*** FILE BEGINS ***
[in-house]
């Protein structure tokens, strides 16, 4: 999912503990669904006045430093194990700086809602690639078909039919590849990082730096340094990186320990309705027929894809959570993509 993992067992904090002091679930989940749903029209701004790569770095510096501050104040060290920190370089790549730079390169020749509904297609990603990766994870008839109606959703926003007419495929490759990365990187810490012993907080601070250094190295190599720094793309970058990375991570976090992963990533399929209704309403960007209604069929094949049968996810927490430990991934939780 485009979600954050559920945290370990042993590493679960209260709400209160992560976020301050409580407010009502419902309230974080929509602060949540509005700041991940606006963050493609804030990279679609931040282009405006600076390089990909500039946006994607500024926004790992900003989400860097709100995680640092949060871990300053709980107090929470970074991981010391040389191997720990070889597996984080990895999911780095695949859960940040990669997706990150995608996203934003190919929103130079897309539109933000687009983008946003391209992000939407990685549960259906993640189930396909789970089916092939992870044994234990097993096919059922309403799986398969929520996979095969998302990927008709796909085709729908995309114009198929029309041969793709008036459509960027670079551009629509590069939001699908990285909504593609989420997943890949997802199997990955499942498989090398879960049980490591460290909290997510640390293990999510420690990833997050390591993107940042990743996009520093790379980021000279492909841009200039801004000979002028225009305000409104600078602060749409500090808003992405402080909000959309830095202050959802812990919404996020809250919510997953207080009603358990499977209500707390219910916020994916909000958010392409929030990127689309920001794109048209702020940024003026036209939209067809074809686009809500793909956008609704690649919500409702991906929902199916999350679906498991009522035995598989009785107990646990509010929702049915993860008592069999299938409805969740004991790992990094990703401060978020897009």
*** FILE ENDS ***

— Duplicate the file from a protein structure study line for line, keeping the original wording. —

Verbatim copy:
[in-house]
């Protein structure tokens, strides 16, 4: 999912503990669904006045430093194990700086809602690639078909039919590849990082730096340094990186320990309705027929894809959570993509 993992067992904090002091679930989940749903029209701004790569770095510096501050104040060290920190370089790549730079390169020749509904297609990603990766994870008839109606959703926003007419495929490759990365990187810490012993907080601070250094190295190599720094793309970058990375991570976090992963990533399929209704309403960007209604069929094949049968996810927490430990991934939780 485009979600954050559920945290370990042993590493679960209260709400209160992560976020301050409580407010009502419902309230974080929509602060949540509005700041991940606006963050493609804030990279679609931040282009405006600076390089990909500039946006994607500024926004790992900003989400860097709100995680640092949060871990300053709980107090929470970074991981010391040389191997720990070889597996984080990895999911780095695949859960940040990669997706990150995608996203934003190919929103130079897309539109933000687009983008946003391209992000939407990685549960259906993640189930396909789970089916092939992870044994234990097993096919059922309403799986398969929520996979095969998302990927008709796909085709729908995309114009198929029309041969793709008036459509960027670079551009629509590069939001699908990285909504593609989420997943890949997802199997990955499942498989090398879960049980490591460290909290997510640390293990999510420690990833997050390591993107940042990743996009520093790379980021000279492909841009200039801004000979002028225009305000409104600078602060749409500090808003992405402080909000959309830095202050959802812990919404996020809250919510997953207080009603358990499977209500707390219910916020994916909000958010392409929030990127689309920001794109048209702020940024003026036209939209067809074809686009809500793909956008609704690649919500409702991906929902199916999350679906498991009522035995598989009785107990646990509010929702049915993860008592069999299938409805969740004991790992990094990703401060978020897009």